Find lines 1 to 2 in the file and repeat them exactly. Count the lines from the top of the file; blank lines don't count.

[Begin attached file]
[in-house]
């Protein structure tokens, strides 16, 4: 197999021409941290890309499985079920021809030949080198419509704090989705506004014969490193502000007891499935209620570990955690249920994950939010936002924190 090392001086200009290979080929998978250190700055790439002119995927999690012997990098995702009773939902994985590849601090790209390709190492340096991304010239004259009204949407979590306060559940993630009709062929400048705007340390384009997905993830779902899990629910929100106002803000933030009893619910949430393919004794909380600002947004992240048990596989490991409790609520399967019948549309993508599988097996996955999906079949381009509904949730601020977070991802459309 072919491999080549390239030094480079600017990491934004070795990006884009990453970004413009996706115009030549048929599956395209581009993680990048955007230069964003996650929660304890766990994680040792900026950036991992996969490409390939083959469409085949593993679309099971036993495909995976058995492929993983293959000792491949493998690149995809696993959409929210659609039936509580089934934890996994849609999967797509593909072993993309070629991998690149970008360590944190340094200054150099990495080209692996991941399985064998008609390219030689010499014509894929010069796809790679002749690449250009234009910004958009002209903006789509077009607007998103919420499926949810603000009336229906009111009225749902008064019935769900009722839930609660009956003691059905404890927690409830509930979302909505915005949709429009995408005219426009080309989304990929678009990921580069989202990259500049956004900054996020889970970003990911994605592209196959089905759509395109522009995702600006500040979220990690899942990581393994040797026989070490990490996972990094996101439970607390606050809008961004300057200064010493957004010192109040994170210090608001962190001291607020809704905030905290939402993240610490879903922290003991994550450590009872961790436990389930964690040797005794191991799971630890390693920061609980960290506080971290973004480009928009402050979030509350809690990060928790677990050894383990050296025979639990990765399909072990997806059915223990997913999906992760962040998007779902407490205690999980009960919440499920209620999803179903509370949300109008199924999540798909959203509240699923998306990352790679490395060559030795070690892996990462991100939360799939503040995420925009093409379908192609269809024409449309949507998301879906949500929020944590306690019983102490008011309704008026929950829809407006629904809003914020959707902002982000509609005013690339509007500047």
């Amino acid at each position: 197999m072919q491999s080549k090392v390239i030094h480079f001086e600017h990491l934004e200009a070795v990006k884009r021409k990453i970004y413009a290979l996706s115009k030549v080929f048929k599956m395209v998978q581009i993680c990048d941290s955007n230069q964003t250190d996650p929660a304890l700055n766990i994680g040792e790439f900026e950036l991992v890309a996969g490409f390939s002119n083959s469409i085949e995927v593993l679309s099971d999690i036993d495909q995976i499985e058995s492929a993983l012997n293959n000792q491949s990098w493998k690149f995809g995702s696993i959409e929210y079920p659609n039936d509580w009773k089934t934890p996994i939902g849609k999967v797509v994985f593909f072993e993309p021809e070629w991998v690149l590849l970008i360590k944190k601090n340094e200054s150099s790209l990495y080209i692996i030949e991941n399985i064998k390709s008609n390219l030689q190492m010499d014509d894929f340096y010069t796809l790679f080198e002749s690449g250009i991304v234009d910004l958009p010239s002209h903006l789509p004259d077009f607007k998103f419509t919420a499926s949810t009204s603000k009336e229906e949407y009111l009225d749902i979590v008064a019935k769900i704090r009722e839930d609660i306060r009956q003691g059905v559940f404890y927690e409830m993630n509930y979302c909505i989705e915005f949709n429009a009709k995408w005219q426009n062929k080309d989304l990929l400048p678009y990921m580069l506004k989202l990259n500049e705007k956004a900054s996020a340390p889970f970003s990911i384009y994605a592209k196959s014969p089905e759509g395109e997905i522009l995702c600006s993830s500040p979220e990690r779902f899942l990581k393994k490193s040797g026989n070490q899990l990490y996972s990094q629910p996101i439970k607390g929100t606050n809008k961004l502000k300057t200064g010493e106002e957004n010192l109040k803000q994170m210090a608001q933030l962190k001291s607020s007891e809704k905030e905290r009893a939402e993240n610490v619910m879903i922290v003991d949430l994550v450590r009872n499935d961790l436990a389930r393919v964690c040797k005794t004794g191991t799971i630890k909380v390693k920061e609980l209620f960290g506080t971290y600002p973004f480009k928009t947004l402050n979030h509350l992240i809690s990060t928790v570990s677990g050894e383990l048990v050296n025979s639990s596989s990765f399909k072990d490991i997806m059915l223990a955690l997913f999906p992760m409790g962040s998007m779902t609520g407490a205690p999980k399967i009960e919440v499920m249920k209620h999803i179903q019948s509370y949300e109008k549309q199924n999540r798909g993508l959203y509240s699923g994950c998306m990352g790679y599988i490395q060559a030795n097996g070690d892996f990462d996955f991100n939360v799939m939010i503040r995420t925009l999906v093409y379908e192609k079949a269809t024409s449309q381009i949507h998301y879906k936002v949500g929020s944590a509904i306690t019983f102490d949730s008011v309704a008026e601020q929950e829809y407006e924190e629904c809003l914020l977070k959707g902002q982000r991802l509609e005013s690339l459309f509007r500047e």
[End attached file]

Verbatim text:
[in-house]
């Protein structure tokens, strides 16, 4: 197999021409941290890309499985079920021809030949080198419509704090989705506004014969490193502000007891499935209620570990955690249920994950939010936002924190 090392001086200009290979080929998978250190700055790439002119995927999690012997990098995702009773939902994985590849601090790209390709190492340096991304010239004259009204949407979590306060559940993630009709062929400048705007340390384009997905993830779902899990629910929100106002803000933030009893619910949430393919004794909380600002947004992240048990596989490991409790609520399967019948549309993508599988097996996955999906079949381009509904949730601020977070991802459309 072919491999080549390239030094480079600017990491934004070795990006884009990453970004413009996706115009030549048929599956395209581009993680990048955007230069964003996650929660304890766990994680040792900026950036991992996969490409390939083959469409085949593993679309099971036993495909995976058995492929993983293959000792491949493998690149995809696993959409929210659609039936509580089934934890996994849609999967797509593909072993993309070629991998690149970008360590944190340094200054150099990495080209692996991941399985064998008609390219030689010499014509894929010069796809790679002749690449250009234009910004958009002209903006789509077009607007998103919420499926949810603000009336229906009111009225749902008064019935769900009722839930609660009956003691059905404890927690409830509930979302909505915005949709429009995408005219426009080309989304990929678009990921580069989202990259500049956004900054996020889970970003990911994605592209196959089905759509395109522009995702600006500040979220990690899942990581393994040797026989070490990490996972990094996101439970607390606050809008961004300057200064010493957004010192109040994170210090608001962190001291607020809704905030905290939402993240610490879903922290003991994550450590009872961790436990389930964690040797005794191991799971630890390693920061609980960290506080971290973004480009928009402050979030509350809690990060928790677990050894383990050296025979639990990765399909072990997806059915223990997913999906992760962040998007779902407490205690999980009960919440499920209620999803179903509370949300109008199924999540798909959203509240699923998306990352790679490395060559030795070690892996990462991100939360799939503040995420925009093409379908192609269809024409449309949507998301879906949500929020944590306690019983102490008011309704008026929950829809407006629904809003914020959707902002982000509609005013690339509007500047």